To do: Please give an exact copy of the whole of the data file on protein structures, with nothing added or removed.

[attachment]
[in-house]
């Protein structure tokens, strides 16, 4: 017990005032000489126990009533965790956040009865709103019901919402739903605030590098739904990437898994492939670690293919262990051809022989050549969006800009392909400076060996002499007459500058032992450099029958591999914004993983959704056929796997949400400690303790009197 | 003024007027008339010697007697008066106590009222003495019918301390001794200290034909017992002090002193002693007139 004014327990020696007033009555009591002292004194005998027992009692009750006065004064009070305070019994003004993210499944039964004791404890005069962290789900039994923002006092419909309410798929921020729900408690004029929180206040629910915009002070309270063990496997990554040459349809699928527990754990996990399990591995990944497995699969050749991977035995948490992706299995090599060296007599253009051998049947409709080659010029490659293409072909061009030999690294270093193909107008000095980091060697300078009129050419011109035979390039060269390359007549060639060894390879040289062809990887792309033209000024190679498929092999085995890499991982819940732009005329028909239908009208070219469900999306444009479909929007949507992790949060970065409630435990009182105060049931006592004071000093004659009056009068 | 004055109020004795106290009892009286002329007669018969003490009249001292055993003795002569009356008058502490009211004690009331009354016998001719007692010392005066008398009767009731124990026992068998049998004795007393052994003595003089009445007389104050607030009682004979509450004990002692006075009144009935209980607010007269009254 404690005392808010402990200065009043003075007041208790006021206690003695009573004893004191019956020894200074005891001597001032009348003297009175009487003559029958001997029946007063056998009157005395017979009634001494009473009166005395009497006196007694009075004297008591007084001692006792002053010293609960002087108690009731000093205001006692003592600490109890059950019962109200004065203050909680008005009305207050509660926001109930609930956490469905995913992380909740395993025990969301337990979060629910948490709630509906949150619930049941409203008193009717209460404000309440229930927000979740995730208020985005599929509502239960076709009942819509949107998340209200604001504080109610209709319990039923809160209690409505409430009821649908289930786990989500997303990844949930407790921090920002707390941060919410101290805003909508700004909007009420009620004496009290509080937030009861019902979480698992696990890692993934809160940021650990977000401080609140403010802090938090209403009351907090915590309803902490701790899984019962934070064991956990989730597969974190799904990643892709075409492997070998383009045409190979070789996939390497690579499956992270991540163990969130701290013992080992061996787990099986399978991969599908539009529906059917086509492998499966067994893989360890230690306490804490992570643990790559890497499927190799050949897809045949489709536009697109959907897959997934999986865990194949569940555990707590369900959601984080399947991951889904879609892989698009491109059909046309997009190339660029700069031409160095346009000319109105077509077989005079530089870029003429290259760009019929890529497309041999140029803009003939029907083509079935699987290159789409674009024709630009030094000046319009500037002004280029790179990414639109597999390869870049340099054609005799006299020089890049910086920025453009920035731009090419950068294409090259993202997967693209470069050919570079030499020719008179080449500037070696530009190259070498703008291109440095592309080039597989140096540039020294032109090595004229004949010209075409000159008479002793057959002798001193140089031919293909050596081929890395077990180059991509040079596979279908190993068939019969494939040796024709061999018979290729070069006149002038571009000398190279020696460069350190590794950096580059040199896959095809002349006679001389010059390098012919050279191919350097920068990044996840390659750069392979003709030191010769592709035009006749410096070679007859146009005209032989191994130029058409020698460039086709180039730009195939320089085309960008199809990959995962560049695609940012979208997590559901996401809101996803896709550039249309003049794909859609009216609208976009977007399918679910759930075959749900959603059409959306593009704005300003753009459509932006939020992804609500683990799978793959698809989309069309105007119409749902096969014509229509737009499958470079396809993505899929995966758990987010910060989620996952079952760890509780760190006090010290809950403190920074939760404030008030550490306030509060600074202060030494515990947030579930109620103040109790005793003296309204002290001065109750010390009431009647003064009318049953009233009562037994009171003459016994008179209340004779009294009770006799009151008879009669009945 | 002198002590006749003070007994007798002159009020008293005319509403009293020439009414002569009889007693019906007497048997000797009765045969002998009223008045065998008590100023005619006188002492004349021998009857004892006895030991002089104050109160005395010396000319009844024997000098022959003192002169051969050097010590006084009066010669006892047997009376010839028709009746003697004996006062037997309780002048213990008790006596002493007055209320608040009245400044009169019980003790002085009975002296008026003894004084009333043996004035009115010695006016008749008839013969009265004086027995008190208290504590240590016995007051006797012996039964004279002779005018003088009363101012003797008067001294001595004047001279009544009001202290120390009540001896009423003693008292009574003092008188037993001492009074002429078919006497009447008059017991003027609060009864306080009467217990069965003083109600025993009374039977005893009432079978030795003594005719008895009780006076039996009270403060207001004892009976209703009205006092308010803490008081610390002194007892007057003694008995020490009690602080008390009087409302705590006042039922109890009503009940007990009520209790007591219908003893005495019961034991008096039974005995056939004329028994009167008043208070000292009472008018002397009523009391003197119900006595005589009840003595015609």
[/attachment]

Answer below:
[in-house]
């Protein structure tokens, strides 16, 4: 017990005032000489126990009533965790956040009865709103019901919402739903605030590098739904990437898994492939670690293919262990051809022989050549969006800009392909400076060996002499007459500058032992450099029958591999914004993983959704056929796997949400400690303790009197 | 003024007027008339010697007697008066106590009222003495019918301390001794200290034909017992002090002193002693007139 004014327990020696007033009555009591002292004194005998027992009692009750006065004064009070305070019994003004993210499944039964004791404890005069962290789900039994923002006092419909309410798929921020729900408690004029929180206040629910915009002070309270063990496997990554040459349809699928527990754990996990399990591995990944497995699969050749991977035995948490992706299995090599060296007599253009051998049947409709080659010029490659293409072909061009030999690294270093193909107008000095980091060697300078009129050419011109035979390039060269390359007549060639060894390879040289062809990887792309033209000024190679498929092999085995890499991982819940732009005329028909239908009208070219469900999306444009479909929007949507992790949060970065409630435990009182105060049931006592004071000093004659009056009068 | 004055109020004795106290009892009286002329007669018969003490009249001292055993003795002569009356008058502490009211004690009331009354016998001719007692010392005066008398009767009731124990026992068998049998004795007393052994003595003089009445007389104050607030009682004979509450004990002692006075009144009935209980607010007269009254 404690005392808010402990200065009043003075007041208790006021206690003695009573004893004191019956020894200074005891001597001032009348003297009175009487003559029958001997029946007063056998009157005395017979009634001494009473009166005395009497006196007694009075004297008591007084001692006792002053010293609960002087108690009731000093205001006692003592600490109890059950019962109200004065203050909680008005009305207050509660926001109930609930956490469905995913992380909740395993025990969301337990979060629910948490709630509906949150619930049941409203008193009717209460404000309440229930927000979740995730208020985005599929509502239960076709009942819509949107998340209200604001504080109610209709319990039923809160209690409505409430009821649908289930786990989500997303990844949930407790921090920002707390941060919410101290805003909508700004909007009420009620004496009290509080937030009861019902979480698992696990890692993934809160940021650990977000401080609140403010802090938090209403009351907090915590309803902490701790899984019962934070064991956990989730597969974190799904990643892709075409492997070998383009045409190979070789996939390497690579499956992270991540163990969130701290013992080992061996787990099986399978991969599908539009529906059917086509492998499966067994893989360890230690306490804490992570643990790559890497499927190799050949897809045949489709536009697109959907897959997934999986865990194949569940555990707590369900959601984080399947991951889904879609892989698009491109059909046309997009190339660029700069031409160095346009000319109105077509077989005079530089870029003429290259760009019929890529497309041999140029803009003939029907083509079935699987290159789409674009024709630009030094000046319009500037002004280029790179990414639109597999390869870049340099054609005799006299020089890049910086920025453009920035731009090419950068294409090259993202997967693209470069050919570079030499020719008179080449500037070696530009190259070498703008291109440095592309080039597989140096540039020294032109090595004229004949010209075409000159008479002793057959002798001193140089031919293909050596081929890395077990180059991509040079596979279908190993068939019969494939040796024709061999018979290729070069006149002038571009000398190279020696460069350190590794950096580059040199896959095809002349006679001389010059390098012919050279191919350097920068990044996840390659750069392979003709030191010769592709035009006749410096070679007859146009005209032989191994130029058409020698460039086709180039730009195939320089085309960008199809990959995962560049695609940012979208997590559901996401809101996803896709550039249309003049794909859609009216609208976009977007399918679910759930075959749900959603059409959306593009704005300003753009459509932006939020992804609500683990799978793959698809989309069309105007119409749902096969014509229509737009499958470079396809993505899929995966758990987010910060989620996952079952760890509780760190006090010290809950403190920074939760404030008030550490306030509060600074202060030494515990947030579930109620103040109790005793003296309204002290001065109750010390009431009647003064009318049953009233009562037994009171003459016994008179209340004779009294009770006799009151008879009669009945 | 002198002590006749003070007994007798002159009020008293005319509403009293020439009414002569009889007693019906007497048997000797009765045969002998009223008045065998008590100023005619006188002492004349021998009857004892006895030991002089104050109160005395010396000319009844024997000098022959003192002169051969050097010590006084009066010669006892047997009376010839028709009746003697004996006062037997309780002048213990008790006596002493007055209320608040009245400044009169019980003790002085009975002296008026003894004084009333043996004035009115010695006016008749008839013969009265004086027995008190208290504590240590016995007051006797012996039964004279002779005018003088009363101012003797008067001294001595004047001279009544009001202290120390009540001896009423003693008292009574003092008188037993001492009074002429078919006497009447008059017991003027609060009864306080009467217990069965003083109600025993009374039977005893009432079978030795003594005719008895009780006076039996009270403060207001004892009976209703009205006092308010803490008081610390002194007892007057003694008995020490009690602080008390009087409302705590006042039922109890009503009940007990009520209790007591219908003893005495019961034991008096039974005995056939004329028994009167008043208070000292009472008018002397009523009391003197119900006595005589009840003595015609």